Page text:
Also points for the hologram training room. If the Teen Titans have one in the Titans Tower, stands to reason the Justice League has one in the Hall of Justice. And the timing of Cheetah as a hologram. They fought in "Justice League vs. Teen Titans" but also will be matched up in the now filming live action "Wonder Woman 1984" movie. Metallo as Superman's hologram opponent was a nice touch, too, a classic Superman villain but also coincidentally, if you're reading the tie-in digital comic book series, Superman just got through fighting Metallo in Texas and Louisiana after the destruction of Excalibur. As some one that loves a good mystery left unanswered, I dug Doomsday's asteroid arrived out of a Boom Tube. While nothing more of it is addressed in the movie, we're left to conclude Darkseid or one of his agents sent him to Earth to take Superman off the board and pave the way for another invasion attempt perhaps. I appreciated all the cameos as well. They weren't forced and came at the correct times like Mera being there with Aquaman as the Atlanteans investigate the crash site or Alfred, Damian, Titus with Bruce at Wayne Manor, or Steve Trevor seated at the funeral.

Keeping Project Cadmus' role from the comics more or less was a welcome sight. I was half-expecting Luthor to create Superboy on his own but glad to be wrong. It was amusing watching both Mercy and Lex play off of Dabney Donovan. I totally chuckled when Kylburn referred to Cadmus as a "genetic pirate ship." So goofy but accurate. Wonder Woman's dig at Batman with her merchandise selling well, in the wake of the live action movie's success, was so awesome. The inclusion of Dr. Klyburn was a pleasant surprise. At first I thought it might have been a nod to Batman v Superman but she's actually a character that's been around for 40+ years so I wouldn't doubt James Tucker suggested her unless I completely forgot she was in the Death of Superman comics. Luthor's man in the submarine, Hazlewood, I think that was a nod to Doug Hazlewood who was an inker in the Death of Superman comics. I thought about re-reading the comics but ultimately chose not to. Still, when I saw them punch each other at the same time - I totally thought it was over for a second. Nice nod. Even the bit earlier but Superman knocking him up to the atmosphere -- I think that was wink to Doomsday's defeat in "Superman/Doomsday". And well, the manner in which Doomsday is killed in this movie had to be in reference to Superman snapping Zod's neck in "Man of Steel".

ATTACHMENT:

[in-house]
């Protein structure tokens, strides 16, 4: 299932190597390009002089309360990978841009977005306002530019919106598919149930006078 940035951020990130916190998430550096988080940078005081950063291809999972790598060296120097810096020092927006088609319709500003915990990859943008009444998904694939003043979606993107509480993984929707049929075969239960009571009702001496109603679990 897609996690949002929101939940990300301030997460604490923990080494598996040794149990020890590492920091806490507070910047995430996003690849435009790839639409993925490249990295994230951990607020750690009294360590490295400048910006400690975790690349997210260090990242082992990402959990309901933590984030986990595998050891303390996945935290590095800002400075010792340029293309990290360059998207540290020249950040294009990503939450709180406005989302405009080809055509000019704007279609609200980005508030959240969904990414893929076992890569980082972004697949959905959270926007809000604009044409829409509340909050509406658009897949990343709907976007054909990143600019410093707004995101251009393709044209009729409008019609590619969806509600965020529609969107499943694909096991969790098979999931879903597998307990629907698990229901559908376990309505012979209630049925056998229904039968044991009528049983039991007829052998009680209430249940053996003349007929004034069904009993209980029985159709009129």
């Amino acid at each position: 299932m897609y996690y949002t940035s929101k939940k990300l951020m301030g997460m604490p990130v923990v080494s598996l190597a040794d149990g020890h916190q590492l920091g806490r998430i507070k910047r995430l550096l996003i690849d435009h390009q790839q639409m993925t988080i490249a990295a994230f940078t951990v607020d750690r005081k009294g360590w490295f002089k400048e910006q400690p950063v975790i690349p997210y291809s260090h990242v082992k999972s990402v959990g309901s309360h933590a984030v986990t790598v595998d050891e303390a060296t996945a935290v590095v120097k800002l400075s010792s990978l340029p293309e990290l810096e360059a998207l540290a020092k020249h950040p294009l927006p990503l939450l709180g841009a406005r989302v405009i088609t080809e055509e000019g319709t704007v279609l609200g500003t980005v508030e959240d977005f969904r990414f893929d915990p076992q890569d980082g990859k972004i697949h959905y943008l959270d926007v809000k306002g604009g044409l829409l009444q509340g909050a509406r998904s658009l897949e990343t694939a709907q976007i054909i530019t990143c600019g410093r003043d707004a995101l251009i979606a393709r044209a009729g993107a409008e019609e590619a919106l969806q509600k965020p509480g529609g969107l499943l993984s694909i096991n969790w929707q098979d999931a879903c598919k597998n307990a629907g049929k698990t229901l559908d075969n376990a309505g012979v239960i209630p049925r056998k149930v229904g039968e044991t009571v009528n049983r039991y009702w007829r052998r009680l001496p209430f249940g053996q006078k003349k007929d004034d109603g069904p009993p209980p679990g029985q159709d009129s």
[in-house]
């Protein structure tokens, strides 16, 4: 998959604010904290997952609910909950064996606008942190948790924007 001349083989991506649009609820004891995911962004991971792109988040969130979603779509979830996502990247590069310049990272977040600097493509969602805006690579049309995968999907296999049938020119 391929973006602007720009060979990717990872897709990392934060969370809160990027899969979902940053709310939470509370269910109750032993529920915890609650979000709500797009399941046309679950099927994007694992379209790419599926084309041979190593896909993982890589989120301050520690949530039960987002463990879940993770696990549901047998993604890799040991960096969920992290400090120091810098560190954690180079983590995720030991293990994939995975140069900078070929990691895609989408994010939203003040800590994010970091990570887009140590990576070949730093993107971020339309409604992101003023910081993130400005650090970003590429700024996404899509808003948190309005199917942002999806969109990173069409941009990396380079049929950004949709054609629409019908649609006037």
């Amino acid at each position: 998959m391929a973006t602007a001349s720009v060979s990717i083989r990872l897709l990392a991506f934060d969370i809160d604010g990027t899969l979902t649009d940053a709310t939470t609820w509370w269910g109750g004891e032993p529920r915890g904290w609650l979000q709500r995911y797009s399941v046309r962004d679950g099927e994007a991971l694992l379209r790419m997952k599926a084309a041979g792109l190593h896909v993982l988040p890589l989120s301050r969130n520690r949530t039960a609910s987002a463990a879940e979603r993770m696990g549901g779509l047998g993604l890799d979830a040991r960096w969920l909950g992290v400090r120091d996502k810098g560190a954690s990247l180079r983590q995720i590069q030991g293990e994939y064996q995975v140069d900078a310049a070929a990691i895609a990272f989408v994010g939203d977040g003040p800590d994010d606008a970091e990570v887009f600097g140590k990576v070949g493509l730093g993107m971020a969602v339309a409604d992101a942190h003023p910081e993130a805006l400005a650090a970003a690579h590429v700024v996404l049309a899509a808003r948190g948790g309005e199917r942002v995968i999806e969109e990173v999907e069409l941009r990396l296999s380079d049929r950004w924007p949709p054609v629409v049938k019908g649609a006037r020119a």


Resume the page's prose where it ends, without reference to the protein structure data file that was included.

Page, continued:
I am a little on the fence about all the scenes after Bibbo saying "It ain't right, God." You're there at the funeral, then you're carried off immediately into the next phase. It sort of came off as an extended teaser that ends with more end credits teasers. It's hard to make heads or tails of it without knowing what the opening scene of "Reign of the Supermen" is. But on the flip side, it's a two parter - the first for the in continuity movies. While it's true in the past, some were direct continuations like 'War' blends into 'Throne of Atlantis' or there's a loose arc with "Son of Batman", "Batman vs. Robin", and "Batman: Bad Blood" but this is a two parter and why not take advantage of that - play up and end on a mystery then already start seeding 'Reign' with the Supermen. It was an unexpected realization of this Superman had no Fortress of Solitude prior. Out of the four, it shall be intriguing to learn how they go about Cyborg Superman's origins. Still, it drove the point that we're finally getting the full version of the Death of Superman from the comics and more elements - classic Superboy, Steel, Eradicator, Cyborg Superman, Cadmus - and who knows maybe Mongul?

Another minor quibble I had was Clark's struggle to open up to Lois. It's a superficial excuse when we're talking about Lois, a reporter that jumps head first into trouble to get her articles. But again, it wasn't a major flaw of the movie to me because they kind of addressed that with him asking Flash about Iris then Flash's matter of fact reply. An odd omission from the League line up was Shazam. But as Jake Castorena tweeted, I guess Billy was stuck in detention... but then again, after reading chapter 1 of the tie-in digital comic, Superman mentions the rest of the League was busy with minimizing the 50 foot tidal wave caused by the asteroid crash. So in your head canon, one could surmise Shazam could have been caught up in damage control or even ran into some different threat - Sivana, Black Adam, etc. - but considering how Shazam stacked up against Darkseid, he probably wouldn't have fared well against Doomsday. And well, to totally overthink it and ignore what the movie's about, couldn't Cyborg have just boomed Doomsday off world or into a space?